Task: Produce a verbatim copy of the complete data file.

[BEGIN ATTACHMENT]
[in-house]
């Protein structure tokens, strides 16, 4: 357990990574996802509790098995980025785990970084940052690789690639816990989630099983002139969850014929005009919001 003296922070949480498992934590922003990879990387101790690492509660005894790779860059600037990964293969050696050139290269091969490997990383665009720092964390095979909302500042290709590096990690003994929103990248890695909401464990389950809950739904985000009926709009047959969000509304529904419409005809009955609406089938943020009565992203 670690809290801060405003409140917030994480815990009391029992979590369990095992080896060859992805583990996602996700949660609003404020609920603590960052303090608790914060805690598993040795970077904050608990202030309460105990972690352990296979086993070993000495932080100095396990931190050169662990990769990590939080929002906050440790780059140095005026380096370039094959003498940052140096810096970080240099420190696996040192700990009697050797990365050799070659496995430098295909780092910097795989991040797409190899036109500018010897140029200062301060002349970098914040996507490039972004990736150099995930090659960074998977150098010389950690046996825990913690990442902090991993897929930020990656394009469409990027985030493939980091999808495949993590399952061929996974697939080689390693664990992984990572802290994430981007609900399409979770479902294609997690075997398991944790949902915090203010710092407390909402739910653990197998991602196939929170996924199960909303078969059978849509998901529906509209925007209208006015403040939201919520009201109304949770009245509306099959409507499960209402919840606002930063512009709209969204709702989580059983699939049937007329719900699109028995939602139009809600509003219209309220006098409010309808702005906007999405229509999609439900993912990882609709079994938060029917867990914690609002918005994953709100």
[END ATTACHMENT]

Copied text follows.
[in-house]
């Protein structure tokens, strides 16, 4: 357990990574996802509790098995980025785990970084940052690789690639816990989630099983002139969850014929005009919001 003296922070949480498992934590922003990879990387101790690492509660005894790779860059600037990964293969050696050139290269091969490997990383665009720092964390095979909302500042290709590096990690003994929103990248890695909401464990389950809950739904985000009926709009047959969000509304529904419409005809009955609406089938943020009565992203 670690809290801060405003409140917030994480815990009391029992979590369990095992080896060859992805583990996602996700949660609003404020609920603590960052303090608790914060805690598993040795970077904050608990202030309460105990972690352990296979086993070993000495932080100095396990931190050169662990990769990590939080929002906050440790780059140095005026380096370039094959003498940052140096810096970080240099420190696996040192700990009697050797990365050799070659496995430098295909780092910097795989991040797409190899036109500018010897140029200062301060002349970098914040996507490039972004990736150099995930090659960074998977150098010389950690046996825990913690990442902090991993897929930020990656394009469409990027985030493939980091999808495949993590399952061929996974697939080689390693664990992984990572802290994430981007609900399409979770479902294609997690075997398991944790949902915090203010710092407390909402739910653990197998991602196939929170996924199960909303078969059978849509998901529906509209925007209208006015403040939201919520009201109304949770009245509306099959409507499960209402919840606002930063512009709209969204709702989580059983699939049937007329719900699109028995939602139009809600509003219209309220006098409010309808702005906007999405229509999609439900993912990882609709079994938060029917867990914690609002918005994953709100």